High Sheriff’s lecture puts media and the law on trial
Published Friday 25th March 2011
David Laing hosted his final guest lecture as High Sheriff of Northamptonshire at The University of Northampton yesterday [Thursday 24 March].
Titled 'Media and the Law' and attended by over 100 students, university staff, law firm and other business representatives - the event reviewed the often tangled relationships between topics including freedom of speech, European privacy legislation, justifiable public interest, and proper judicial process.
In a debate moderated by the University's Vice Chancellor, Professor Nick Petford, guest speakers Sir Michael Connell, a retired High Court Judge; and Charles Wilson, a former editor and newspaper executive, presented their views on whether too much or too little power is ascribed to news media in their reporting.
A free press needs to be protected by everyone. However, if we look at the tragic and awful Joanna Yeates murder case, before the investigation was finished Christopher Jefferies, a retired English teacher, was assumed guilty by certain sections of the press.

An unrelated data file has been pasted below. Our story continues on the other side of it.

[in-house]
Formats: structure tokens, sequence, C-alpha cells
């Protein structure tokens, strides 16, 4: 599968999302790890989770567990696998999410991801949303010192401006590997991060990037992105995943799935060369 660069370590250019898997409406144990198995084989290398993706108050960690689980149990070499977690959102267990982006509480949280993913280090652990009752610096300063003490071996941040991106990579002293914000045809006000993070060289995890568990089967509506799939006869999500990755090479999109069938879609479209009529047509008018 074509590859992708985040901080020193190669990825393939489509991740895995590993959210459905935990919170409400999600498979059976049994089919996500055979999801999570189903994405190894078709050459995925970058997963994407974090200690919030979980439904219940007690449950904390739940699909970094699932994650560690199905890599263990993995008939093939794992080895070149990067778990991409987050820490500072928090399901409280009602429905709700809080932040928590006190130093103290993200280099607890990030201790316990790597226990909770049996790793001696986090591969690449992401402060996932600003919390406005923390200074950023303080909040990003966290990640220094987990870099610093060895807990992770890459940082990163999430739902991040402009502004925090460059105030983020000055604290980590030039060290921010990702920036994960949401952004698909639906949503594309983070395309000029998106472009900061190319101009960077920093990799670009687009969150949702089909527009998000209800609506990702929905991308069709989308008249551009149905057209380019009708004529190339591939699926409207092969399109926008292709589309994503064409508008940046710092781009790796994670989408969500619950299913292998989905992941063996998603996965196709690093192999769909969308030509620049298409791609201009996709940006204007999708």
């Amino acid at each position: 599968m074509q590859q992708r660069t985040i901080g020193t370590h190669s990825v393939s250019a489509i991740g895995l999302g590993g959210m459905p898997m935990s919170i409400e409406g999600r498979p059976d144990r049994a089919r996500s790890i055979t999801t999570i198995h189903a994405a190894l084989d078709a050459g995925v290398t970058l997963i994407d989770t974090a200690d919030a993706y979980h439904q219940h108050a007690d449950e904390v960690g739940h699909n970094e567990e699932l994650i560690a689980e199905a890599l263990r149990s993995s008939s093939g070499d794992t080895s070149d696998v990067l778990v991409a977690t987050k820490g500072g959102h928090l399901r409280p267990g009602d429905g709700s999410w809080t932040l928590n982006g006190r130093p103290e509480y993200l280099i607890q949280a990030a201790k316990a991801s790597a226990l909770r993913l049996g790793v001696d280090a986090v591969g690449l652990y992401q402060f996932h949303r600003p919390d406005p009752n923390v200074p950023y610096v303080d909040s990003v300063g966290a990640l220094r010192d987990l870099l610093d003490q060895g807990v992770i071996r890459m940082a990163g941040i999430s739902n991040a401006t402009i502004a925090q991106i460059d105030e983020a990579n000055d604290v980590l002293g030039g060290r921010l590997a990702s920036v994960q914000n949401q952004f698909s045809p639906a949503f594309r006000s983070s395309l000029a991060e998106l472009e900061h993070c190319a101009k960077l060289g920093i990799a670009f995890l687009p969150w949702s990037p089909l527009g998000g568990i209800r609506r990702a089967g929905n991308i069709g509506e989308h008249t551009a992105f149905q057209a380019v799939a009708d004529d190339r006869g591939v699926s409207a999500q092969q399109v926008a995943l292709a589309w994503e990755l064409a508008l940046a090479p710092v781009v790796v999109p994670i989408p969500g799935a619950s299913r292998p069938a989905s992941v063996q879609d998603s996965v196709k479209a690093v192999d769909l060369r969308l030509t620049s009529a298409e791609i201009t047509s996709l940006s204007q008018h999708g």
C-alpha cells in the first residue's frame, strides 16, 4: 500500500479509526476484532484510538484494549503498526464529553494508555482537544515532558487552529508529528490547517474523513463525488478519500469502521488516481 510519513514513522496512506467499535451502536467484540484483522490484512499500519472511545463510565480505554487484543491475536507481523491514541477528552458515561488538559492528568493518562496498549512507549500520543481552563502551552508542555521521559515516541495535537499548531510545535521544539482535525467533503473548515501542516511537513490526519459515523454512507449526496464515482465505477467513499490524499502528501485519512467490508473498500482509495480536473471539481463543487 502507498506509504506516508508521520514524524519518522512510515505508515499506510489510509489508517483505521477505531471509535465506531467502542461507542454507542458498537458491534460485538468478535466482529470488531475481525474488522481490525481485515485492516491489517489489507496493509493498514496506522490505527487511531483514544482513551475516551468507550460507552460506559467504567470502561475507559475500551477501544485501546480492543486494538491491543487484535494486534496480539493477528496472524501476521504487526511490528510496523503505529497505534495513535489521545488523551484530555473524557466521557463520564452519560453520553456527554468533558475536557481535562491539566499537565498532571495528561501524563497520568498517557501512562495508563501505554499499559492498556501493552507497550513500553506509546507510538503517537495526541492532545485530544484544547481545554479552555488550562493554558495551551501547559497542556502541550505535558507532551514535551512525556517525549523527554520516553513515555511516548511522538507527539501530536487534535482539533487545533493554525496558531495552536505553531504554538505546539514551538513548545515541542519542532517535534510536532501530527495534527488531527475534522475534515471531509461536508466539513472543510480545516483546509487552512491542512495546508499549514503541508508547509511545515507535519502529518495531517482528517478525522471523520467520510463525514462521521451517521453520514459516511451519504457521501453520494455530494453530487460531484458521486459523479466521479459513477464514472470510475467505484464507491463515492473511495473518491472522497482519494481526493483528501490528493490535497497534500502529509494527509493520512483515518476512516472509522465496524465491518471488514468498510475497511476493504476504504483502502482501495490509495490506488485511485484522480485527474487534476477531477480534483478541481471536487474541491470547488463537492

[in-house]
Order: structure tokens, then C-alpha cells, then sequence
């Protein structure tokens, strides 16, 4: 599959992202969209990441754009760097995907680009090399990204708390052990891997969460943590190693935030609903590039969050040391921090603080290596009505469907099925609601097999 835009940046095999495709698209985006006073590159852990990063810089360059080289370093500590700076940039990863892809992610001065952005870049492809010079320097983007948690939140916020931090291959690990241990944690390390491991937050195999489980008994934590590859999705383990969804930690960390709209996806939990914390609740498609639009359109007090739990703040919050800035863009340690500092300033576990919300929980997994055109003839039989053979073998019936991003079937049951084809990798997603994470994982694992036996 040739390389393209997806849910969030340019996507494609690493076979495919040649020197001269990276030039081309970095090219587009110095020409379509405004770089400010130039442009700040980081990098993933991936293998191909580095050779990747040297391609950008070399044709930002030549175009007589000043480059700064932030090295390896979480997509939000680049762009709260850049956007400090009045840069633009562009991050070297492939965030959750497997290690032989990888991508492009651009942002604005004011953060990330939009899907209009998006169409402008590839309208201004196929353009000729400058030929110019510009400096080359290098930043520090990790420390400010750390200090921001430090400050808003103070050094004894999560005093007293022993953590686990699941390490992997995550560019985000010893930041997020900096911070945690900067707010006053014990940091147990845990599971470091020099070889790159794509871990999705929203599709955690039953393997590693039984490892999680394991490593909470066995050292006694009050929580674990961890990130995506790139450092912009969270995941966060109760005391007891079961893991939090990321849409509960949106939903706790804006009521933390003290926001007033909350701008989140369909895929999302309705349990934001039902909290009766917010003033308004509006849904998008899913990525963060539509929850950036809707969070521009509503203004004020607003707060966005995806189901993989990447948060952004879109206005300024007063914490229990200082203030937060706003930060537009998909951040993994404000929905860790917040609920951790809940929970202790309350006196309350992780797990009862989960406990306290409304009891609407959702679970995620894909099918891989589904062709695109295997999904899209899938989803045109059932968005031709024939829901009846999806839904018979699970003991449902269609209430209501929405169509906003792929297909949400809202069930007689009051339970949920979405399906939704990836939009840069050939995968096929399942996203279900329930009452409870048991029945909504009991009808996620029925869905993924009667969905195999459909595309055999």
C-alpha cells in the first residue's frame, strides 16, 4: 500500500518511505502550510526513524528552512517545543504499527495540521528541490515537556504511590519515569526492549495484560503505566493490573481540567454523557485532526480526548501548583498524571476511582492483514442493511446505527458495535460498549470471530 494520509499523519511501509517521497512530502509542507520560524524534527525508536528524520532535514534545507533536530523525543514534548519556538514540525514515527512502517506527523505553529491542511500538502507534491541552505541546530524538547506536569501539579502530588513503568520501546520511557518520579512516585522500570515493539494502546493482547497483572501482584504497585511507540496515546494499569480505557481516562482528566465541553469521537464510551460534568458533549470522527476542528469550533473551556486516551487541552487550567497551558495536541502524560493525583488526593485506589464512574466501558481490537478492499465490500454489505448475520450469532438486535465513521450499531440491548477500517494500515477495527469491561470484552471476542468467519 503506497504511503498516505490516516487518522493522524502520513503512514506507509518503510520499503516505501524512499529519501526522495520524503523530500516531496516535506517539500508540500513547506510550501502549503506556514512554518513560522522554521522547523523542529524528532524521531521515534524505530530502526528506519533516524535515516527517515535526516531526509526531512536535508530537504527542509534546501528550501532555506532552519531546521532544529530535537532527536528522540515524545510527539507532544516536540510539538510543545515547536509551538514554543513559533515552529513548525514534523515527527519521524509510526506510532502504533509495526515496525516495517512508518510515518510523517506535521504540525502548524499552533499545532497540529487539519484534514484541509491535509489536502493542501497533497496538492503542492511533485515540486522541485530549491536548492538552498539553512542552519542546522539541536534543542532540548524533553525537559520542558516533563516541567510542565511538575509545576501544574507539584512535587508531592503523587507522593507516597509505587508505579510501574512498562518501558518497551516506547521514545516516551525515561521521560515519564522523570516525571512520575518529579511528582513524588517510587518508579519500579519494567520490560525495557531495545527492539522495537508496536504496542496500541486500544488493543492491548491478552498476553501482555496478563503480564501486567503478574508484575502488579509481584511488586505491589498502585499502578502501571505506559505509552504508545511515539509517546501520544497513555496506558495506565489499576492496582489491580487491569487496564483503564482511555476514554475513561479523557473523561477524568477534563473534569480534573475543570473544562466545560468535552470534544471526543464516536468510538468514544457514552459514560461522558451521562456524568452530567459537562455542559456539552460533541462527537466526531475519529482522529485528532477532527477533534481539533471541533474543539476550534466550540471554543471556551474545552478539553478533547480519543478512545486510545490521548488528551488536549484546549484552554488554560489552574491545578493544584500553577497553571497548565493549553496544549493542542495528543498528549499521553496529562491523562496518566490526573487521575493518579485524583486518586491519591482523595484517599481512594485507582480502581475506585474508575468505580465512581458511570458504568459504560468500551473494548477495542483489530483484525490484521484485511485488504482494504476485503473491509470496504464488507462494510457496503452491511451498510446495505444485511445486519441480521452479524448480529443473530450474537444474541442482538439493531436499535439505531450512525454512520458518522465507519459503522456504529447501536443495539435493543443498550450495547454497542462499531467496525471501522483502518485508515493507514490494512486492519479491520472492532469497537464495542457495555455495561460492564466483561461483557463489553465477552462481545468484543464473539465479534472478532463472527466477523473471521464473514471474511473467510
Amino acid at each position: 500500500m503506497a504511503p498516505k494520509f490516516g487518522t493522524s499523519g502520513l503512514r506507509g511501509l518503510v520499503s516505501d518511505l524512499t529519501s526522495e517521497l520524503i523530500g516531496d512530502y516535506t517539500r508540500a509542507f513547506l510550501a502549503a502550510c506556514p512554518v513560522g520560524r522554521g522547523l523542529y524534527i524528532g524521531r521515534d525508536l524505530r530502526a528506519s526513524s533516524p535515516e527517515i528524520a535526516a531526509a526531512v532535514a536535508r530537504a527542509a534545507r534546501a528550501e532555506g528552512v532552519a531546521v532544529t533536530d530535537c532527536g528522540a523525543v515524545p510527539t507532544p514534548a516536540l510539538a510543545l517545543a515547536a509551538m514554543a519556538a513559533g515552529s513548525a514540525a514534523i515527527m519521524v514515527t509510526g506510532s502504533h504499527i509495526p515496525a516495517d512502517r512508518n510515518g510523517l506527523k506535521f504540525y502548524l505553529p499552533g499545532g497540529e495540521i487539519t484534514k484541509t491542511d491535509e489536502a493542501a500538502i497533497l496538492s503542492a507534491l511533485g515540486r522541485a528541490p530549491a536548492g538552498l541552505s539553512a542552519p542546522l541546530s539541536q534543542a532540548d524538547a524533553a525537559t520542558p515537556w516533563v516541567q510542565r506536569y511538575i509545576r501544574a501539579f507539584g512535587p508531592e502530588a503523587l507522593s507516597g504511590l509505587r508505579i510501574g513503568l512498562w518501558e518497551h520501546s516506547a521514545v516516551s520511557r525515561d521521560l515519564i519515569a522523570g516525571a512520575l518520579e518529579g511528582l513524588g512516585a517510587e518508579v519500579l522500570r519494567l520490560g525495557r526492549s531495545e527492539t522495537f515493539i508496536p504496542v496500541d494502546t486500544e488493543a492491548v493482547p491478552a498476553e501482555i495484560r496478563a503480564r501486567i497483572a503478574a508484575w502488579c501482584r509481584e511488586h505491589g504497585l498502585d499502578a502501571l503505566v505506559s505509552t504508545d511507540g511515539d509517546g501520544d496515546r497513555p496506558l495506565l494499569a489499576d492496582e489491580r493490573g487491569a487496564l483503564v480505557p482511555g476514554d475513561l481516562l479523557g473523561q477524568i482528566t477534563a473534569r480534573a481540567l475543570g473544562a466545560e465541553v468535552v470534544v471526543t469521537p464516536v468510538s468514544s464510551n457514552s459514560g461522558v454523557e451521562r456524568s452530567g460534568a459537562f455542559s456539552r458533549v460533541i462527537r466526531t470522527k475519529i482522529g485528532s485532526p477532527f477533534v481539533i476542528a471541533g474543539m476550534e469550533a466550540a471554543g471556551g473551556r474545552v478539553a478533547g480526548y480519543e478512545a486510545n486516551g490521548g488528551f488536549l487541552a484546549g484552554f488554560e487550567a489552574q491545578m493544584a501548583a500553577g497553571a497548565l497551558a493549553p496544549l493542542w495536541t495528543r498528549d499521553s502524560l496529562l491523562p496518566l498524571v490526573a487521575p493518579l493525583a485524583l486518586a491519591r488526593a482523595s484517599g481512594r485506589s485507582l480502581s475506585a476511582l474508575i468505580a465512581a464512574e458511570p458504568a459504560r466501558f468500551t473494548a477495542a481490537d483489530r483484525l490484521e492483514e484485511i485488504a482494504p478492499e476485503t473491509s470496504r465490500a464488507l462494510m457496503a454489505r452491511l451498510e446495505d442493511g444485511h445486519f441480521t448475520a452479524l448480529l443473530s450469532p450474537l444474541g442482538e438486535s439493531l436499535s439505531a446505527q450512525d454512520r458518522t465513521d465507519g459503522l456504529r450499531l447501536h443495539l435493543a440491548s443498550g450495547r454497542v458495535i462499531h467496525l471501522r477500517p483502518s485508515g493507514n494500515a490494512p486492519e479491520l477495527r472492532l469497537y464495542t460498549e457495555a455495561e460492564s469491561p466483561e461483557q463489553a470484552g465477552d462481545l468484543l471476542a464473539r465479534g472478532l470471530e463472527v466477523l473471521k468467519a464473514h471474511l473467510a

There no longer seems to be respect for judges who have to make an impartial consideration of the issues to do their job, and contempt of court doesn't appear to be being enforced as strongly as it used to be.Sir Michael Connell
Journalists tend to be suspicious of lawyers and justice has to be seen to be done. Media make people aware of the deterrent of the law. Both media and judiciary depend on each other to remain free and independent.
I am aware of several high profile figures currently hiding behind the recently developed 'Super Injunction', which is a pernicious coat of arms. Additionally, the Conditional Fee Arrangement and rise of 'no win, no fee' lawyers has encouraged the growth of legal firms which cherry pick the most profitable cases. Media are increasingly settling out of court to avoid crippling costs.Charles Wilson